Alpha Sigma Lambda Honor Society is committed to supporting adult learners access to higher education by awarding scholarships each year. Many university scholarship programs are not oriented toward adult students, forcing adult learners to seek out loans, or are often forced to work multiple jobs so that they can provide for their families while pursuing their degree. Learn more about two nontraditional students who were recently awarded a scholarship from Alpha Sigma Lambda Honor Society.
Born and raised in Puerto Rico, Iris has lived in the Philadelphia area for over twenty years. One of her biggest passions is helping others, which she has done through both her work and as a volunteer. She is a wife and the proud mother of three adult sons.
For the past fourteen years, she has worked with an agency that provides mental health services for children. Iris is currently enrolled at Chestnut Hill College and is working on a Bachelor’s Degree in Human Services with a minor in Psychology.
Her goal is to go on to earn a Master’s Degree in Human Services. Upon completing her formal education, Iris wishes to work in the mental health field, working specifically with the underserved Spanish-speaking population.
Scott is in the process of reinventing himself. He has gotten sober, divorced, and has left a dead-end job in New York City to move out to Long Island to attend Stony Brook University. Scott has been a government worker, a paralegal, and an actor. He has traveled to Norway as a foreign-exchange student, worked for a summer in Yellowstone National Park, even traveled across the U.S. and Canada competing as a bagpiper in various highland games. Scott hopes to gather up all these life experiences, mix them up with his wild and vivid imagination, and recreate himself as a novelist.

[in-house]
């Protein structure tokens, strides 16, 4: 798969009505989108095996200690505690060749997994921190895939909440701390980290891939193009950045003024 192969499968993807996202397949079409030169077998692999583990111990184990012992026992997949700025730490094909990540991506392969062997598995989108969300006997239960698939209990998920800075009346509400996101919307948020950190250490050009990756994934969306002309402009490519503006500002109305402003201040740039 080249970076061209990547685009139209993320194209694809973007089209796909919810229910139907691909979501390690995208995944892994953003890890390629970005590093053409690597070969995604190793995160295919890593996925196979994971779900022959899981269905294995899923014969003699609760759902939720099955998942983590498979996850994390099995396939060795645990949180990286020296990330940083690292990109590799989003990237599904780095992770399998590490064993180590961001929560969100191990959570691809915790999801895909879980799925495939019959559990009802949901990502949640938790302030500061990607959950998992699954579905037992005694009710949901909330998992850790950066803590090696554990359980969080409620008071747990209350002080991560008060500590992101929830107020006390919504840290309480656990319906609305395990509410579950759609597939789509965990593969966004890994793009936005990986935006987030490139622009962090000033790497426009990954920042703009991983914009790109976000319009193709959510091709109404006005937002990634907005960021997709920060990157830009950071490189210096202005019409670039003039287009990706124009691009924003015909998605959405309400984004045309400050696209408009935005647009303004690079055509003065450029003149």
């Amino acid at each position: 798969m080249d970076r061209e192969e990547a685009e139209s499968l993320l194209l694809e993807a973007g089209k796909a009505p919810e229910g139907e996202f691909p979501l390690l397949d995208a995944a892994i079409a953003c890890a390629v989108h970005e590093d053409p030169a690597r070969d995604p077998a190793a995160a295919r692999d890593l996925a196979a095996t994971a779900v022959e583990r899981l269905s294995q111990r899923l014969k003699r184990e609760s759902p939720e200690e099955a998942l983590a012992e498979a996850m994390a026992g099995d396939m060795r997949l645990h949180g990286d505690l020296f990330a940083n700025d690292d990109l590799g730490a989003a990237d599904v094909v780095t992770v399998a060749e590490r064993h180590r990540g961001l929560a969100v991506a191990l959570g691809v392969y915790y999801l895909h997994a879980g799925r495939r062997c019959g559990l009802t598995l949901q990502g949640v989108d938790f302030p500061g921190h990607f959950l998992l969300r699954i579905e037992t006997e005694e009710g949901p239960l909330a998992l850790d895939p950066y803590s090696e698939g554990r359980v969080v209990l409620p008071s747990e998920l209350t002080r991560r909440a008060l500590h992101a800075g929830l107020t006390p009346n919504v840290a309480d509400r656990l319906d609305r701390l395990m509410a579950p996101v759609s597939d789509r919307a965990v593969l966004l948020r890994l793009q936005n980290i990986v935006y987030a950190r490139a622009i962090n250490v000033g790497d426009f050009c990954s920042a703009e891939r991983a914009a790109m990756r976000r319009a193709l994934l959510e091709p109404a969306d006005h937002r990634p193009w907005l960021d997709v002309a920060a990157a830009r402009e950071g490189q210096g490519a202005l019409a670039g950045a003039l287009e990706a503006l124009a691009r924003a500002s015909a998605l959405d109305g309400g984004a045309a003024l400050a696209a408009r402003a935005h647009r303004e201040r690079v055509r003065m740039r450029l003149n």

Currently, Scott is an English Major at Stony Brook, a student in the English Department’s Honors Program and is Treasurer for Alpha Nu Zeta, the local chapter of the International English Honors Society, and a member of Alpha Sigma Lambda Honors Society.
Scott never finished college when he was younger. Now, at 47-years-old, he is grateful not only for the opportunity to finish something he started, but to do something he loves.